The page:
Moses freed the Jews. Lincoln freed the slaves. I freed the neurotics.
— Larry Flynt
In Part I, I described my experiences while attending two “Women’s Studies” courses at Harvard, with a total of two men in both classes. Only one man was actually registered, and he was an older student who had already left a successful law career and was working on a book.
I attempted to illustrate that women’s studies offers little to no cultural or professional currency for those who are career fast-tracking, also known as the “ghettoization” of women’s studies.
I then described the philosophical position of female students — primarily undergraduates — who argued for a hand’s off approach to female genital mutilation out of deference to cultural difference, or some such intellectual good. Their position was best understood as being the consequence of”socialization,” but their lack of empathy was disconcerting at best.
In conclusion, through dramatic if strained anecdotal leaps, I posited that most of our so-called sexual morality is actually economic, rooted in externalized authority, i.e., the status quo, that rarely sees through its own shortcomings, as it’s habituated and unconscious. To this end, I concluded:
“Correlation may not be causation, but socialization usually hides behind truth’s intellectual respectability. For this reason, the moral awareness diplomat argues against intervention for the lives and bodies of other women, because society’s truths keep her safe. Her father, meanwhile, confesses to his phone whore his need to humiliate several types of women, mitigating the pain of his safe guarded domestic life. The systemic violence lurks, in the father’s fantasy, in the daughter’s diplomacy.
If you will indulge the strained analogy, privileged father and surrogate daughter suggest the wholesale socialization of men and women, in a comprehensive system that is economic, not moral.”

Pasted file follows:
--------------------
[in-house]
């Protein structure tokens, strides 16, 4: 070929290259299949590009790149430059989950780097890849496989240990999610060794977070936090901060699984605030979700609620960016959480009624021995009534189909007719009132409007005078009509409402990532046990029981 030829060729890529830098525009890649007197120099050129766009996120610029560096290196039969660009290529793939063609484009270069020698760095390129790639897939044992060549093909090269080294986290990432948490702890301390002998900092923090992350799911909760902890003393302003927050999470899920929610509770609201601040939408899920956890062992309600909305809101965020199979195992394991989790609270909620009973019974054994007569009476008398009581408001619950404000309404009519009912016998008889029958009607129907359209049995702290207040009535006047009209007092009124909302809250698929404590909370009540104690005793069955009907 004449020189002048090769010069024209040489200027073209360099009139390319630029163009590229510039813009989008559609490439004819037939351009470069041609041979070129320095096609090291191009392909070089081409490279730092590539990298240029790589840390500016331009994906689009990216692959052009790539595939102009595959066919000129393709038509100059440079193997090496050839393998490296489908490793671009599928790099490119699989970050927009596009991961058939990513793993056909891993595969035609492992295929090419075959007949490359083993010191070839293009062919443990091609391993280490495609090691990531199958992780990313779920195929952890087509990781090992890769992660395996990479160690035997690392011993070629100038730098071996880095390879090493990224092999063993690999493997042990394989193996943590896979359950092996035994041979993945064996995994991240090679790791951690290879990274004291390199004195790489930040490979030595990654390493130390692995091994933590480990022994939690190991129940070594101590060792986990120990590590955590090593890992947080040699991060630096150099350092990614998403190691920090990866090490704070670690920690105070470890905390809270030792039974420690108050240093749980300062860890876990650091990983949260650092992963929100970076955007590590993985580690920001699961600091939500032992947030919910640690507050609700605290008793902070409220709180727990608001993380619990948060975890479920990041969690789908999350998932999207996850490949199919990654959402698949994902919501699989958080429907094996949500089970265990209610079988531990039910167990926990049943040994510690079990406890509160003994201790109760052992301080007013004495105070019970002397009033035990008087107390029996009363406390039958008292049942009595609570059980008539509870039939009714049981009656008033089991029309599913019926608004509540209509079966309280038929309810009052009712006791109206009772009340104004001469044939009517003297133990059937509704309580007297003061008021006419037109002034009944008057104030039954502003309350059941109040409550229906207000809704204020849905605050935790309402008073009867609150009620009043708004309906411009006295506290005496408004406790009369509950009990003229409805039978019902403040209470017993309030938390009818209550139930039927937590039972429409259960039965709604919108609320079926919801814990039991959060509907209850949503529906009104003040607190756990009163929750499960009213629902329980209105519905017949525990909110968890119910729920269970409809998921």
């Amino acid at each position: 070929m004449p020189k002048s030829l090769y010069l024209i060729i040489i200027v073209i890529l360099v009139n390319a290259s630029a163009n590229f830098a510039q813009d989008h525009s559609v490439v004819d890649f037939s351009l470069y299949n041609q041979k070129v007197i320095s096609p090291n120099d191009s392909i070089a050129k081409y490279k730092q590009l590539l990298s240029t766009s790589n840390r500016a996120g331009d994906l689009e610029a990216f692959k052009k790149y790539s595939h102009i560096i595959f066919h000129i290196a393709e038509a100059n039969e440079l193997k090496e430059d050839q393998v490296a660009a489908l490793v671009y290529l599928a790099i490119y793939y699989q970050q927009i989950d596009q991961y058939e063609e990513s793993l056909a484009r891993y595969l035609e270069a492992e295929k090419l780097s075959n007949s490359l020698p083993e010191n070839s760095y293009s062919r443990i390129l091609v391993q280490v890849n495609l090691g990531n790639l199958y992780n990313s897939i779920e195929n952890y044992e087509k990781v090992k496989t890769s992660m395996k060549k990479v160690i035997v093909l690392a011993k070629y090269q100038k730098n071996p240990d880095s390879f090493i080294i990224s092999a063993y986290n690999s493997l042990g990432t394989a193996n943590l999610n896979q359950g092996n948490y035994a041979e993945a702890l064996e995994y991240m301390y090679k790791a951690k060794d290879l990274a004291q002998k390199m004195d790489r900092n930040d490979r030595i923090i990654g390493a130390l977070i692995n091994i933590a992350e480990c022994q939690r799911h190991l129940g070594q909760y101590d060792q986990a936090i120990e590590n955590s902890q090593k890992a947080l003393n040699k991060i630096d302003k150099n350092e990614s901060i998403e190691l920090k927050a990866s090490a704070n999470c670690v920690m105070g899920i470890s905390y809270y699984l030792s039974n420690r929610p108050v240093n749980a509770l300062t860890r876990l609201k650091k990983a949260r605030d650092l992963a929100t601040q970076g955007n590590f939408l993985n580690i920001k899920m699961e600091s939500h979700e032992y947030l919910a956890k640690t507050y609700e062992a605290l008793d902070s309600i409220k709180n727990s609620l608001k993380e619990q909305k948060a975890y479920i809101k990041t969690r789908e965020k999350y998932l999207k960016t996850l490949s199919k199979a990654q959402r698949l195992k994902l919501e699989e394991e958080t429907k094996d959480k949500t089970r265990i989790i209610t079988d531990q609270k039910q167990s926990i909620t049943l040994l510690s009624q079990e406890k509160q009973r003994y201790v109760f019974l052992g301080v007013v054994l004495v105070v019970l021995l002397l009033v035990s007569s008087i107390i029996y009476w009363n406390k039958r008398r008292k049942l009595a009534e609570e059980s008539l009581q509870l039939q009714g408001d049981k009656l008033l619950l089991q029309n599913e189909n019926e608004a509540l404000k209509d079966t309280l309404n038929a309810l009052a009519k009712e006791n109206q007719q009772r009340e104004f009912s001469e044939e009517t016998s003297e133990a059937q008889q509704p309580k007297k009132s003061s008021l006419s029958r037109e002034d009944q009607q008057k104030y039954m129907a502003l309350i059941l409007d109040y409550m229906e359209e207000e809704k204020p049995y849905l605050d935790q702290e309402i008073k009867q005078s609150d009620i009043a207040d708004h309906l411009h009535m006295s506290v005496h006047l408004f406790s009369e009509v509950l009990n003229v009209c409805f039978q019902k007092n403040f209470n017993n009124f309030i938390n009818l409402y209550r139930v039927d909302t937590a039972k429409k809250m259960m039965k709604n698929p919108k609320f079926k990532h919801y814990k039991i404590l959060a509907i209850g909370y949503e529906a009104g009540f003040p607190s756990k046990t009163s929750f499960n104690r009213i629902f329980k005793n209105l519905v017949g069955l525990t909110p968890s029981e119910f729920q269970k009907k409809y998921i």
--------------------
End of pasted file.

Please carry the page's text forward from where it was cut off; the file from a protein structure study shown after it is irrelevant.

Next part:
Now to Larry, and why he is important.
Larry has said, “I exploit women like McDonald’s exploits hamburger,” (I think he means cows) and this assertion is the unvarnished, honest truth. He doesn’t speak about how the world ought to be, or hide behind the ‘crinolines of respectability’ (Toni Morrison, Nobel lecture) where wholesale violence goes unchecked, invisibly under the radar, in social norms and comforting if empty language. Unlike the female Harvard undergraduate that I portrayed, or her symbolic father who must cathartically humiliate and torture during paid sex to release the tensions caused by his unexamined status quo driven life, Larry shows us what this culture is made of, and it’s violent and it’s ugly and he lays it bare with brutal honesty.
I like Larry, for many reasons, his raw honesty being one. He’s not socialized into what needs to be said to gain cultural capital. He doesn’t give a damn, and has created an empire by not caring what anyone thinks: he takes our many hypocrisies to task with attention grabbing flamboyance and great business acumen, and doesn’t pretend to be doing anything other than what he does, i.e., capitalist exploitation of a consumer commodity, women. Consequently, in the most base terms, he lays out what this culture is made of. Unlike other mainstream sex for sale enterprises, Beyoncé, J-Lo, just about everything else bought and sold, or Hefner’s polished cultural posturing, Larry doesn’t pretty up his exploitation narrative with anesthetizing bull-shit about “the articles,” if you will indulge my own predilection for honest language.